* The Egyptians knew that the dietary intake of liver could help cure night blindness, a disease now known to be caused by vitamin A deficient diet.
* During the long ocean trips in the Renaissance period, the passengers were faced with prolonged periods without intake of fresh fruits and vegetables leading to vitamin deficiencies characterizing mostly with scurvy.
* In 1747, the Scottish surgeon James Lind discovered that citrus fruits help prevent scurvy, a deadly disease where due to improper formation of collagen, bleeding and sores occur, gingivitis, severe pain, and death.
* In 1884, in Japan, Takaki Kanehiro, physician of the Japanese Fleet, noted that the beriberi disease occurred only among the low ranked sailors who ate nothing but rice (polished), apart from senior officers who consumed west oriented diet.
* Later in 1897, Christiaan Eijkman discovers that a diet with integral (unpolished) rice prevents the occurrence of the disease beriberi.
* In 1912, the Polish biochemist Kazimierz Funk (Casimir Funk) suggested the name (Vitamine) or "amines of life" for these complexes of micronutrients, because of the biochemical structure of the amines which he isolated from vitamin B1. The term remained in use up to this day although it was later determined that biochemically not all vitamins are amines.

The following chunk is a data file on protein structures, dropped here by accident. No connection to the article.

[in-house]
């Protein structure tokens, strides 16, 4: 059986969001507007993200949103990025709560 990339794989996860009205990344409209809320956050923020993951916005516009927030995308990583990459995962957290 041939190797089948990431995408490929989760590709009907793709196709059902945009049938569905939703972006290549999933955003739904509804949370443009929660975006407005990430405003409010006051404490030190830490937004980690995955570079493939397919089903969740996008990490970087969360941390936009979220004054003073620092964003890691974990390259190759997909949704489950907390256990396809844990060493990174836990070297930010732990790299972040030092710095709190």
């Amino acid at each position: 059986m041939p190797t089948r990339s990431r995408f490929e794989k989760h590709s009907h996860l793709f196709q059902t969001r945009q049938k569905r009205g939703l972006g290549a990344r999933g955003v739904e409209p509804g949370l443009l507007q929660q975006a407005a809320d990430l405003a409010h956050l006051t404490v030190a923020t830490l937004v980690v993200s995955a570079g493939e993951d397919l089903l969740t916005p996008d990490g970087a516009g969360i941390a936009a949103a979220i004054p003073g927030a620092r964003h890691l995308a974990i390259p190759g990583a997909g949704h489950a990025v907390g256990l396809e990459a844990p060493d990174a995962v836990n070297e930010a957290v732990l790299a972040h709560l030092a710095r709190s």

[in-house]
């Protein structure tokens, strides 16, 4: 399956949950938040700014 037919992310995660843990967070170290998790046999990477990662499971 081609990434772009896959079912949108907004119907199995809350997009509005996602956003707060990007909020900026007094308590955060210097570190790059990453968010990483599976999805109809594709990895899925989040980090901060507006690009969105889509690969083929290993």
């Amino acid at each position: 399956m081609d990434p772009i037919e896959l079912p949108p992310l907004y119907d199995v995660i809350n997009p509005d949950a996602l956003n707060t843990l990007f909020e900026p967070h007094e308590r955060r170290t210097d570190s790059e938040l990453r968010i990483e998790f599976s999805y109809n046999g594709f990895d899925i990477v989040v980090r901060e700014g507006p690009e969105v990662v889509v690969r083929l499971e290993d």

* In 1920, Sir Jack Cecil Drummon proposed the final "e" to be omitted in order to reduce the importance of the reference "amine" after researchers began to suspect that not all "vitamins" (especially the vitamin A) have the "amine" component.
* In 1935, the first artificial vitamin C was synthesized in Zurich. Linus Pauling in the 70s popularized the intake of this vitamin to prevent colds and cancer.
* During the 90s, a new era begins of inventions and isolating the different types of vitamins, along with the recognition of their biochemical functions, setting daily prescription doses and their commercial production.